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I have been a Starwood (now Marriott) American Express customer for over 20 years. And I quite like what they’ve done with the Marriott Bonvoy Brilliant® American Express® Card for a lot of customers. It just will no longer make sense for me with the new $650 annual fee (See Rates & Fees).
- Generous initial bonus: earn 150,000 Marriott Bonvoy® bonus points after you use your new Card to make $5,000 in purchases on the Card within the first 3 months. At $0.006 per point that’s worth $900.
- Elite status: Cardmembers receive Bonvoy Platinum status and each calendar year you can receive 25 Elite Night Credits toward the next level of Marriott Bonvoy Elite status and these elite nights also count towards lifetime status. Other Bonvoy cards offer just 15 elite nights.
- Statement credits: Each Card renewal year, get up to $300 in statement credits per calendar year (up to $25 per month) for eligible purchases at restaurants worldwide.
- Free nights: Cardmembers receive one Marriott Brilliant Free Night Award after their Card renewal month. Award can be used for one night (redemption level at or under 85,000 Marriott Bonvoy points) at participating hotels, though as with all Marriott redemptions you may have to cover resort or destination fees.
- Choice benefit: Each calendar year after spending $60,000 on eligible purchases, Card Members are eligible to select an Earned Choice Award benefit. Benefit options include: Five (5) Suite Night Awards, 85K Free Night Award, and mattress and box spring $750 discount from Marriott Bonvoy Boutiques.
- Earning for spend: On an ongoing basis you earn 6 points for each dollar of eligible purchases at participating hotels; 3 points at restaurants and on flights booked directly with airlines; 2 points on all other eligible purchases.
- Airport lounge access: Cardmembers can enroll in Priority Pass Select, which offers unlimited access to over 1,200 lounges in over 130 countries, regardless of which carrier or class you are flying. Amex-sponsored Priority Pass does not include airport restaurants or experiences that Priority Pass cards provided by Chase and Capital One will.
A lot of people will make the value proposition work. I consider Marriott Platinum better than Hilton Diamond, for instance. Hilton doesn’t guarantee late check-out, and I like Marriott hotels better. While Bonvoy benefits delivery can be inconsistent, Hilton properties aren’t violating program rules if they choose not to offer an available standard suite as an upgrade.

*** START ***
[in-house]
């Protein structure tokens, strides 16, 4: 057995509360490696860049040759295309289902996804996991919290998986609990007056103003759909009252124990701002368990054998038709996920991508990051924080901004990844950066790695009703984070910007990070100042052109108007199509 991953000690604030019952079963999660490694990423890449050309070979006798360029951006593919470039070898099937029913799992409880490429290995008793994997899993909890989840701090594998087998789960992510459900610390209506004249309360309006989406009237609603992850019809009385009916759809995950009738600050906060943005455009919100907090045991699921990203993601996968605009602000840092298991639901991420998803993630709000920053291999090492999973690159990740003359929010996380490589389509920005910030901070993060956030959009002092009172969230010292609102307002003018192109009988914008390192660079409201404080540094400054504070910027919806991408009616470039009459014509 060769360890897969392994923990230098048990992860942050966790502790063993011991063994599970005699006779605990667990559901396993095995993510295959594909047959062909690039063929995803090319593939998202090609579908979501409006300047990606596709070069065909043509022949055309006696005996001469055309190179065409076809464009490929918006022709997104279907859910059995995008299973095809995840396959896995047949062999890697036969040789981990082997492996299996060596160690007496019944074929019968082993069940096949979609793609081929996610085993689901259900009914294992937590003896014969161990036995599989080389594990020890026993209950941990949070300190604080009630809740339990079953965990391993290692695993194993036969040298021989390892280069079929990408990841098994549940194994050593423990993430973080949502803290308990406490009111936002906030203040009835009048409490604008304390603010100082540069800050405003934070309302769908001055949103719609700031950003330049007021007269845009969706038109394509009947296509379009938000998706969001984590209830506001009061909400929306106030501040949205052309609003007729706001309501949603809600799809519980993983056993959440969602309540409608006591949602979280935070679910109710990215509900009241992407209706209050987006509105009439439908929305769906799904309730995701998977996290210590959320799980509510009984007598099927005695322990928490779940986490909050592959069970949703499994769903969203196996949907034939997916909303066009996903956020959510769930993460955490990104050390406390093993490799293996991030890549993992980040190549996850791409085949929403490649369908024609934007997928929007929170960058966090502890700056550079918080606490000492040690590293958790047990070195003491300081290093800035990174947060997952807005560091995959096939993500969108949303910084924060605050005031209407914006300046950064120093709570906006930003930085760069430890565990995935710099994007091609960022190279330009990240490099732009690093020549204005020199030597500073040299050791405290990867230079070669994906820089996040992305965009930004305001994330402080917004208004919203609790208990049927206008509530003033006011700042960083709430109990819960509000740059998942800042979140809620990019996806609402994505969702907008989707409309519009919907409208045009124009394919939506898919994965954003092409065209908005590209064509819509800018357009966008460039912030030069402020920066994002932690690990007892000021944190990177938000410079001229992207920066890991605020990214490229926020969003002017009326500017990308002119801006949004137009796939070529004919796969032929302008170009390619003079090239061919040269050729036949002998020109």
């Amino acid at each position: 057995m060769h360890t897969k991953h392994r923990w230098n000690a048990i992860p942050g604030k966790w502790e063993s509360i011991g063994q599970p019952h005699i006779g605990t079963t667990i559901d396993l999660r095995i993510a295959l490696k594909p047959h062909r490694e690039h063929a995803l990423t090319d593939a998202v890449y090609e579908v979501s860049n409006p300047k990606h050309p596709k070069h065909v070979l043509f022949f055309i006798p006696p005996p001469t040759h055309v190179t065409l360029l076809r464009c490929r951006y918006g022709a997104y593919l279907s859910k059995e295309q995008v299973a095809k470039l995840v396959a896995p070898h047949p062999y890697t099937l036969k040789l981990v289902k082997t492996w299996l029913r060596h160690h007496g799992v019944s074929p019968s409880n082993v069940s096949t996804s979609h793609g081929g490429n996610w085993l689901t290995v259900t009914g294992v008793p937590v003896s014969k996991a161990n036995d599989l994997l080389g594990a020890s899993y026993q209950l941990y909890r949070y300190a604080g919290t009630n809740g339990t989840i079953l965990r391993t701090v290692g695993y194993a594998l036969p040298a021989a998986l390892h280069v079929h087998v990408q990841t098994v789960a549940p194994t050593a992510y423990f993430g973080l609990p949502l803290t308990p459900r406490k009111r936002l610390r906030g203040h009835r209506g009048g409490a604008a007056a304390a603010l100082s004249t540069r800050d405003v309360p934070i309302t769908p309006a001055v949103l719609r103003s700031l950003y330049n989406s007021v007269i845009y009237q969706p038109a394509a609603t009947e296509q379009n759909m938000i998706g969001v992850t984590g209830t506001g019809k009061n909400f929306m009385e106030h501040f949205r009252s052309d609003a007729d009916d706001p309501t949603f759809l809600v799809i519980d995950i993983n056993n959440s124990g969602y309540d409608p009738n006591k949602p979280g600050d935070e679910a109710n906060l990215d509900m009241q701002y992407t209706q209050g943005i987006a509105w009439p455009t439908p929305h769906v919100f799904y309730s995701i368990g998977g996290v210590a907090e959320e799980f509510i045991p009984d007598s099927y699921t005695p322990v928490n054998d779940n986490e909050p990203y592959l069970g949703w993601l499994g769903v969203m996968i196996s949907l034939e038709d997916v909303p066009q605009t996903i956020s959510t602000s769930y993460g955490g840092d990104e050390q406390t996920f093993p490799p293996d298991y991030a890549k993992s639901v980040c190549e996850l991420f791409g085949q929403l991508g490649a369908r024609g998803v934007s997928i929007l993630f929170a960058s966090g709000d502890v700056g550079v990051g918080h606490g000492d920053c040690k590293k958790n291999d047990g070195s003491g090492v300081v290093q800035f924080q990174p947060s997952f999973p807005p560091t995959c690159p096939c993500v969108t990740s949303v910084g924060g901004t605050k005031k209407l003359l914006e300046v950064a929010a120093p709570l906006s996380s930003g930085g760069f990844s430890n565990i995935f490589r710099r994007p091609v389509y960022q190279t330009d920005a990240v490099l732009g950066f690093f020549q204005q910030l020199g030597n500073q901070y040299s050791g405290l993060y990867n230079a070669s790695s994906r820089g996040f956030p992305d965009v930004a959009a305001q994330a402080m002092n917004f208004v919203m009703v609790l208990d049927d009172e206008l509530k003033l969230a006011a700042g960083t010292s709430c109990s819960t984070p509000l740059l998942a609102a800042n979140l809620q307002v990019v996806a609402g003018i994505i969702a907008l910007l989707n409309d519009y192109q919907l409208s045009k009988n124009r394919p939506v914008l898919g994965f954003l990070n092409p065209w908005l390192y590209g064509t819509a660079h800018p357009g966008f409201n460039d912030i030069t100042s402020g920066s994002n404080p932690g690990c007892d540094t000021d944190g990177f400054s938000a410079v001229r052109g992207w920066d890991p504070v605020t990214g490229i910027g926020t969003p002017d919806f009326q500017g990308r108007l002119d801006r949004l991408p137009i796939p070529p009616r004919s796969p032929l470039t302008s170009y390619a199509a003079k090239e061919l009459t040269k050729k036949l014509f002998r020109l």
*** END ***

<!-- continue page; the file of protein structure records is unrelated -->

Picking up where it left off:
Here’s how to make it work.
- Use the full restaurant credit, that’s worth $300 in savings (but your points-earning on that restaurant spend may be less valuable than what you’d earn paying with other cards, and you need to remember to pull out the card once a month for dining spend).
- Use the 85,000 point free night award. If you got 85,000 points in value from it that’d be worth $510 by my calculation, but even if it’s worth $350 you’ve covered the cost of the card with the dining credit. (In the first year the card is easy without needing to value any of this, given the initial bonus offer.)
- And you get Platinum status, 25 elite nights, and a Priority Pass as well – having already covered the cost of the card.
Marriott Platinum status entitles you to club lounge access or restaurant breakfast (most brands), an upgrade if available up to a standard suite, and guaranteed 4 p.m. late checkout (except at resort and conference hotels where late check out is subject to availability).
In my case I don’t need the card for Platinum status anymore. Given lifetime Platinum, I don’t need it for Platinum. I don’t need the Priority Pass, since I have that from Chase, Capital One, and from my The Platinum Card® from American Express. Who needs a 4th?
Even so, if I wanted to go for Marriott Titanium I’d keep the card. With 25 elite nights, plus 15 elite nights from my Marriott Bonvoy Business® American Express® Card, I’m well on my way. And when I hit 50 elite nights for the year I could choose 5 more elite nights as a benefit. So I’d only need to stay 30 nights (without any double elite nights promotion) to hit Titanium.
But I don’t actually value Titanium status above Platinum. It gets you eligibility for suite upgrades at Ritz-Carlton properties, and United silver status, but that’s more or less the incremental benefit.
So since Marriott no longer offers the ability to earn a higher tier of lifetime status than Platinum, and Titanium itself isn’t super valuable, I don’t need the 25 elite nights and have to weigh whether a $25 per month restaurant credit and one 85,000 point free night award is worth the card’s $650 annual fee. I can get there, but would rather have one fewer thing on my list to manage.
I’ll keep the card until its annual fee renewal date – I want the $25 per month restaurant statement credit until them – but will then drop the card.
For anyone that isn’t a Marriott Platinum, or needs to requalify for Marriott Platinum each year, I think Marriott is a good second program to Hyatt (for when there’s no viable Hyatt option) and Platinum status is worth having. That makes the Marriott Bonvoy Brilliant® American Express® Card a good product.
For rates and fees of the Marriott Bonvoy Brilliant® American Express® Card, click here.
For rates and fees of the The Platinum Card® from American Express, click here.
For rates and fees of the Marriott Bonvoy Business® American Express® Card, click here.